The rhythms of change
My name is 41°23’07.7″N 2°1’40.0″E and I don’t have a second last name. I am a sandy terrain just 50 meters from the shore of the Mediterranean in Barcelona, between the Hospital del Mar and the Olympic port. From a deep layer, invisible to the eyes of the beings living on the surface, I have recorded an exciting acoustic and seismological history that I would like to share with you.
I remember with special affection a sunny and hot day; expensive perfumes floated in the air above me. A band of musicians played Jazz and Bossanova classics. A party? Yes. That May 16, 2006 there was a joyous and euphoric party. It seemed as if some prodigious child had been born and the visitors had come from all the cardinal points to celebrate the baby’s arrival into the world. Too many people for a small plot of 9,000 square meters. I could hear the buzz of the voices and the tapping and shuffling of a thousand shoes.
The festive rhythm, lively conversations and constant congratulations gave way to something I had never experienced before. For some reason they wanted to communicate with me. They had installed connectors for grounding at various points on the surface that allowed me to hear and record much better what was happening above.
Before the 5 years of construction of the building, they used to play ball above me. I was a soccer field. 11 people in each team running after a ball that is bouncing constantly (not even by applying the Markov chain could you predict its trajectory), generating a rebellious, happy and surprising rhythm. Let’s say a poly-rhythm with a cadence of corner kicks. This, I loved. And certainly the biomass of the beings that currently inhabit the building must be almost 100 times higher than that of the players. Maybe 1,400 people… With age one learns some algebra and is able to estimate these things.
Before the PRBB was built, I was a football field. And before that I was covered with shacks.
And before soccer was played, other beings lived here too, hundreds of them. But they had no homes. Given the light weight of the construction, I would say they were shacks. Sometimes I absorbed everything that was inside them, when a storm made the sea rise. They lived in precarious conditions. And still, those beings produced a magical rhythm. Tic_tactac_tic_tactic. I could clearly hear the constant tapping. Other lots in the area still envy me today because, before the civil war, a star was born on my shoulders: Carmen Amaya, the best flamenco dancer, known as La Capitana.
The beginning of the 90’s was crazy. All the grounds around me were completely transformed. Suddenly there were skyscrapers, a port, restaurants and a sea promenade. The city was preparing for a great celebration to the rhythm of Freddie Mercury and Montserrat Caballé, the 1992 Olympic Games.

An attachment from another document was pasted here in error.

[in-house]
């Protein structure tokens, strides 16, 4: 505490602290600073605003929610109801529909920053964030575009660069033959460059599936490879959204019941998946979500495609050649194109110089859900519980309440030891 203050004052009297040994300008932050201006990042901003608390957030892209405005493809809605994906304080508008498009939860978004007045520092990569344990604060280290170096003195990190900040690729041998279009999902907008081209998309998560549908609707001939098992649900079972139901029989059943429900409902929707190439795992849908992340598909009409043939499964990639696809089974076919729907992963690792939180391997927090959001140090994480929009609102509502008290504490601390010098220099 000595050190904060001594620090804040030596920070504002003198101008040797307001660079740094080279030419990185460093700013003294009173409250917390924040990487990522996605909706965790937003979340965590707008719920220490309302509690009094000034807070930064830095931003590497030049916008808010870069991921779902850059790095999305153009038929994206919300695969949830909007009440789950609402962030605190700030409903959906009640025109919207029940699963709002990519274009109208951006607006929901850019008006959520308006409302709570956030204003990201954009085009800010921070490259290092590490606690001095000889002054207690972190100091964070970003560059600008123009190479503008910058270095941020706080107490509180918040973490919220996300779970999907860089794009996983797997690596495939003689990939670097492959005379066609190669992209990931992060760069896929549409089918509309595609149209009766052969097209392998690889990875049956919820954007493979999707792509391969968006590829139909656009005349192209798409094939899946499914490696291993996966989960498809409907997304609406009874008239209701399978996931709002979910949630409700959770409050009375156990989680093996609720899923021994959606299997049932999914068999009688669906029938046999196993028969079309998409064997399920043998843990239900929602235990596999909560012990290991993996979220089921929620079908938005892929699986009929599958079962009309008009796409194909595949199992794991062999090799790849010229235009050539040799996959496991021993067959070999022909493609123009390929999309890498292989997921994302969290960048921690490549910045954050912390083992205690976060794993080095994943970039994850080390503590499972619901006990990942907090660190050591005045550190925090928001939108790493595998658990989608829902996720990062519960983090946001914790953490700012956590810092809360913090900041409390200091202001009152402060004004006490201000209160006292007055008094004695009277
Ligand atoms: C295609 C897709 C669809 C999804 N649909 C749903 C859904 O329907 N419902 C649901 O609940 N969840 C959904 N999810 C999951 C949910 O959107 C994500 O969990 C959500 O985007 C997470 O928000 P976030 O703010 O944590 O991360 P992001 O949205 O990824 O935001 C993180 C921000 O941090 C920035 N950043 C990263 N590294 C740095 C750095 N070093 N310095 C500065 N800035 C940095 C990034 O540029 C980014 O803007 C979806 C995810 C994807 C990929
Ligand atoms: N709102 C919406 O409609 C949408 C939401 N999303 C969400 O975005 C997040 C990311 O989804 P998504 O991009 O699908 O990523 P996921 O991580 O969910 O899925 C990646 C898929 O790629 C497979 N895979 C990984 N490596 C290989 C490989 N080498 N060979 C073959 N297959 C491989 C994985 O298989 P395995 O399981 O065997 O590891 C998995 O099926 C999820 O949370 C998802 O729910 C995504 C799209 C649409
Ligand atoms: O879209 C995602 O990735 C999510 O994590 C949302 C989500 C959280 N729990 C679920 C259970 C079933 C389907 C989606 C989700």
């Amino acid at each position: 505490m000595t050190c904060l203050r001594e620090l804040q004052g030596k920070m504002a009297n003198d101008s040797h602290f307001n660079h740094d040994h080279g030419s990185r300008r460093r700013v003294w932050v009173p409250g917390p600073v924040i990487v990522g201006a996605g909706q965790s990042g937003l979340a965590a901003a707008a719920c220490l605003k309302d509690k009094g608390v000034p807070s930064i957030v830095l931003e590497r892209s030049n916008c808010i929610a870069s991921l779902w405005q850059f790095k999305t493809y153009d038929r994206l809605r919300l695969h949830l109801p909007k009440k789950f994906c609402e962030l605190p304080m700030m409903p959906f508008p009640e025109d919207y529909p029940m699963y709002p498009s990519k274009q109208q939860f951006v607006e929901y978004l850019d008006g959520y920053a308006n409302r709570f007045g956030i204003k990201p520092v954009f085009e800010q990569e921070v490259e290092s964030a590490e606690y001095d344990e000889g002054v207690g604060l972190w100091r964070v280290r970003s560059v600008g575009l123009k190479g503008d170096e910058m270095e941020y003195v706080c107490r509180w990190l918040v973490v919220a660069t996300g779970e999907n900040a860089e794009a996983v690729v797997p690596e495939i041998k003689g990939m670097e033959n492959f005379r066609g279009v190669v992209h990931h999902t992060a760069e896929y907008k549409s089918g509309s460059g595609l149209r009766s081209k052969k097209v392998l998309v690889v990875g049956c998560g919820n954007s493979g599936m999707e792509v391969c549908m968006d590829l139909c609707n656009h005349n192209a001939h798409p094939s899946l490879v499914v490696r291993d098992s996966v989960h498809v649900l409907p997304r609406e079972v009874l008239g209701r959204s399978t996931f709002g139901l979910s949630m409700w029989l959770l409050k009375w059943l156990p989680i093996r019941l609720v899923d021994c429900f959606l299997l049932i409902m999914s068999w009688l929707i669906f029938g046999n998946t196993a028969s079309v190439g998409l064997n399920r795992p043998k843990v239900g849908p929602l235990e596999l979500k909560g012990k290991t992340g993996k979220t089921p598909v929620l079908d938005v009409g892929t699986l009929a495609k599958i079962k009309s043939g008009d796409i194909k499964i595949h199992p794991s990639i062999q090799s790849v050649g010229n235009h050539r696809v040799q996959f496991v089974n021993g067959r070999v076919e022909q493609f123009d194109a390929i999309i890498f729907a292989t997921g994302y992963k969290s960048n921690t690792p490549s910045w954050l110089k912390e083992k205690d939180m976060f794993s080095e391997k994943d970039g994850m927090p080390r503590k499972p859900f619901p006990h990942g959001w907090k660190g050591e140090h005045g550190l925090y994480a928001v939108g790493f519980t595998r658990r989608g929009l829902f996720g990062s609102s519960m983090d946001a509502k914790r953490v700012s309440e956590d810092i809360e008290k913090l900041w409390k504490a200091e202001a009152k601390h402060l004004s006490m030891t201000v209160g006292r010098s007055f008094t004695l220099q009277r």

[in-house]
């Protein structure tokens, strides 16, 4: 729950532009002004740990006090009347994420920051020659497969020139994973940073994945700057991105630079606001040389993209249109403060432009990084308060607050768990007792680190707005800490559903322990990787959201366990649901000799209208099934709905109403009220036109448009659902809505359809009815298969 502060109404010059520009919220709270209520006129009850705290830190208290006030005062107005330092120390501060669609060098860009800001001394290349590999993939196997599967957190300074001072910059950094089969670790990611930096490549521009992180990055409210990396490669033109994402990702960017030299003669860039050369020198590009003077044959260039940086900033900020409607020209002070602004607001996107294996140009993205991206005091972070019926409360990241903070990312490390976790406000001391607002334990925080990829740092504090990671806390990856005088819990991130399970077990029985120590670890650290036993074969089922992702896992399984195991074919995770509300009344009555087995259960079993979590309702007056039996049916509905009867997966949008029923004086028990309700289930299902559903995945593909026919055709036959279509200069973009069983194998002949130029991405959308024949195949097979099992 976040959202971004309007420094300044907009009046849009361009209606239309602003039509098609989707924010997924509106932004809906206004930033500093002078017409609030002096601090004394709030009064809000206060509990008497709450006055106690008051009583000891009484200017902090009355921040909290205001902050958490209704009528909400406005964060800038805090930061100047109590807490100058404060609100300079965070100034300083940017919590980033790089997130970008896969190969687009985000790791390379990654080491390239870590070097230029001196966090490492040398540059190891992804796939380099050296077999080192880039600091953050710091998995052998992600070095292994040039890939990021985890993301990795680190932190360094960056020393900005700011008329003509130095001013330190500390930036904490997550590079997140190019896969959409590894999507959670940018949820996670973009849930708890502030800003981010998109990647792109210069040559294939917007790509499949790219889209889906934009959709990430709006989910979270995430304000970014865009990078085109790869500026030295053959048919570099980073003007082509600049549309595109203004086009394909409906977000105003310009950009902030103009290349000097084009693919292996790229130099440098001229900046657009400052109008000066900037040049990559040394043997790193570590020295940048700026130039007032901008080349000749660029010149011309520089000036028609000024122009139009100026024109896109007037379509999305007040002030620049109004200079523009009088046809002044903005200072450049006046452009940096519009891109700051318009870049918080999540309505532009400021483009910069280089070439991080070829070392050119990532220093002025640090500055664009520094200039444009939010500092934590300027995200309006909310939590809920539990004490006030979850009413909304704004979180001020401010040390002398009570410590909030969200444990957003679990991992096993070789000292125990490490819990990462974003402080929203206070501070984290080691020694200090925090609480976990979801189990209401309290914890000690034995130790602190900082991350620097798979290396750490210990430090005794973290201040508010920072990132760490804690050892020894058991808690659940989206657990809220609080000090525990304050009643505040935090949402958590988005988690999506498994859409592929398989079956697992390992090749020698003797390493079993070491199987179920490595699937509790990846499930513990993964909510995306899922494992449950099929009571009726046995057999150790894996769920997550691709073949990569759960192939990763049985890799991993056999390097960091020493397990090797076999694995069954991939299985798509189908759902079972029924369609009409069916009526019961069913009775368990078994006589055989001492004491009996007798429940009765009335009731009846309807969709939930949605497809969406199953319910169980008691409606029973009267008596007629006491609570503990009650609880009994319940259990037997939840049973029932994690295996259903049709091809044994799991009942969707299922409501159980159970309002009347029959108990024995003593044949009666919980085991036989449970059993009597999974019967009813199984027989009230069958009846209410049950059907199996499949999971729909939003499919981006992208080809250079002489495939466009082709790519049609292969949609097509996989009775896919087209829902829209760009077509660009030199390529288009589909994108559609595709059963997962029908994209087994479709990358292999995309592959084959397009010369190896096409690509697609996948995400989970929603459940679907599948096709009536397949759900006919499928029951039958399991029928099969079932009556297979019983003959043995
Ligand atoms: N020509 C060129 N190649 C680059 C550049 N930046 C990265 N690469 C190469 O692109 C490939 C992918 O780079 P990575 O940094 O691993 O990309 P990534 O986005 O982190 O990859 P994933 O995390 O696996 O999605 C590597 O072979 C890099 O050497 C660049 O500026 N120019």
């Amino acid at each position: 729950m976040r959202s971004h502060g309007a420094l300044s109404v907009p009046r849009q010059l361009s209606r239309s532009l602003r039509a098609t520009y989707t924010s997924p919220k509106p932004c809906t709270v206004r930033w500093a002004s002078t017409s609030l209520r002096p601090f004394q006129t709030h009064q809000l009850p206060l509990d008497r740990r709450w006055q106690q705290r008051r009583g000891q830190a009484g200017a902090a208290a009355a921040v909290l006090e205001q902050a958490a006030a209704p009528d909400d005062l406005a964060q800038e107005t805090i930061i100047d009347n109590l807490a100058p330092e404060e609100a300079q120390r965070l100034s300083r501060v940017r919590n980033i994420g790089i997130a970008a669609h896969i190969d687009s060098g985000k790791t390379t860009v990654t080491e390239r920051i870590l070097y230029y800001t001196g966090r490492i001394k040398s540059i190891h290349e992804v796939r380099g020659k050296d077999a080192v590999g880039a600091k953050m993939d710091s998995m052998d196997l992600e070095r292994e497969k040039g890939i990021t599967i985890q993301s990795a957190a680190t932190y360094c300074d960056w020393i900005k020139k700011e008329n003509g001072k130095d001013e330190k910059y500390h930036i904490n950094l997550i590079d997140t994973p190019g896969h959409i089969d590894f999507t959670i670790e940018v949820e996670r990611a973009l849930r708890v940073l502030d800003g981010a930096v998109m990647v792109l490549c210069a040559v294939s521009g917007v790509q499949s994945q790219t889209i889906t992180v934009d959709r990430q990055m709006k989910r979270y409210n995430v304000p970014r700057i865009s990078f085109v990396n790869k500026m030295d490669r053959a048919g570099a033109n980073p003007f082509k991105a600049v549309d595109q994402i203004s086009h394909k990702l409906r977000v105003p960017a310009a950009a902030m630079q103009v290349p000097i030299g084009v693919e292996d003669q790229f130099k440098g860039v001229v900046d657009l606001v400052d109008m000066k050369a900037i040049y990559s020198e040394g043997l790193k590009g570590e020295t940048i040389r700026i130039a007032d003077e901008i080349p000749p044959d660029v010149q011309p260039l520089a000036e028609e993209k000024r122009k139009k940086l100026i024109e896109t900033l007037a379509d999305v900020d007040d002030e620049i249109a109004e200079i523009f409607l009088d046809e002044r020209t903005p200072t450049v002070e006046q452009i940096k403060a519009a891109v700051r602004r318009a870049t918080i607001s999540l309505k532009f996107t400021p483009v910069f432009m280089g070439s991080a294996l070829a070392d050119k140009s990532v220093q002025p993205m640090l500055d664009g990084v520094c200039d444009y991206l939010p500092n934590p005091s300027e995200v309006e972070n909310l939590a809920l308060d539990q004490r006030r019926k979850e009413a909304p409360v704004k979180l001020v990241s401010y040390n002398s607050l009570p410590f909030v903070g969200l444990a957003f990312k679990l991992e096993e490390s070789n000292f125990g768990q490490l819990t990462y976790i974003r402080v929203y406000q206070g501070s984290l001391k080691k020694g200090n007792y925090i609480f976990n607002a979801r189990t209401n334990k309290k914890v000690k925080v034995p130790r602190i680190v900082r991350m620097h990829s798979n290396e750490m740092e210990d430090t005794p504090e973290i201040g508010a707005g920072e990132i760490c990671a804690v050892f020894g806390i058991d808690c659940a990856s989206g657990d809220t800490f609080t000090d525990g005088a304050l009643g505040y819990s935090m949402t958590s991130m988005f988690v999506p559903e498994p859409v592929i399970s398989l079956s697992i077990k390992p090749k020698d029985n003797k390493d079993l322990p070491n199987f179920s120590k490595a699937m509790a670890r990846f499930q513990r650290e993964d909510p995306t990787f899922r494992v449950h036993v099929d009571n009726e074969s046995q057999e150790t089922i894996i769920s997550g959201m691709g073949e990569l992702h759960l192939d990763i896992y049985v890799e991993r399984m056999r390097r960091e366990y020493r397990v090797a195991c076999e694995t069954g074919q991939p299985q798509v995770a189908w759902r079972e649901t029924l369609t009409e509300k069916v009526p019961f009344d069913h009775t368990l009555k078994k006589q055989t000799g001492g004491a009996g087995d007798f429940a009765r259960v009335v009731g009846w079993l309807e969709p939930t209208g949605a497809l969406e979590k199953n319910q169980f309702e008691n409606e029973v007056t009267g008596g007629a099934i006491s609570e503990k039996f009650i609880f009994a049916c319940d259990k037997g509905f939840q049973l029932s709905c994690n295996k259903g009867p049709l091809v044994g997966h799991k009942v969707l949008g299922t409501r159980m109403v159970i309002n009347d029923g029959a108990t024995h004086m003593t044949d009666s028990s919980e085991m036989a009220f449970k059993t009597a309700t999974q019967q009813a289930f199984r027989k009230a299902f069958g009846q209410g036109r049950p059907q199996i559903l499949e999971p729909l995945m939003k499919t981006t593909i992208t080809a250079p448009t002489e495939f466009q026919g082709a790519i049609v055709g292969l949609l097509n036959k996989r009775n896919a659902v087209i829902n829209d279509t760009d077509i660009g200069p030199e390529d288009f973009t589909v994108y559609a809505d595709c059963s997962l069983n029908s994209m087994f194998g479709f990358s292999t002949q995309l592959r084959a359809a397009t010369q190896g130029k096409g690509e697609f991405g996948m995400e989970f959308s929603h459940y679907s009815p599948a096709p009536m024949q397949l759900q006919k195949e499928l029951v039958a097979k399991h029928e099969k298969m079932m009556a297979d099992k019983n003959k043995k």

Right next to me an underground highway opened up and a cable with an enormous data transmission capacity was installed. They call it a scientific ring. It was necessary because a new university was also born very close to me. Gaudeamus igitur.
And then I had to evolve again. In 2001 they began to build on me the elliptical building that would forever change the skyline of Barcelona: the Barcelona Biomedical Research Park (PRBB).
In 2001 they began to build on me the elliptical building that would forever change the skyline of Barcelona: the Barcelona Biomedical Research Park (PRBB).
In the 15 years of the PRBB’s life, I have registered more than 3,000 million acoustic incidents, as many letters as the human genome has. I have heard more than 40 languages. I have vibrated with the rehearsals of an orchestra and a choir. I have heard the applause of the public who recognized the work of awarded scientists. What a celebration of diversity and talent! What a joy!
I have also recorded 42 million seismic events, which corresponds to the total number of molecules in a single human cell and 20,000 micro-earthquakes, the estimated number of different proteins in the human body. These are impressive numbers that reflect the continued activity of the residents of the great ellipse. And I also perceive that people from all over the world travel here to interact with “my” people and exchange their rhythms.
Last year was different. I can’t explain what could have happened. Although I continued to perceive the acoustic and seismic signals from the ground connections incessantly, I did not notice the presence of so many beings. Total chillout. Had they abandoned me? Luckily not. Now, most seem to have returned and I feel calmer. What will the future bring? Chi lo sá? But I do know that it fills me with pride to know that I am an important, international and respected place.
Rhythm, health and strength!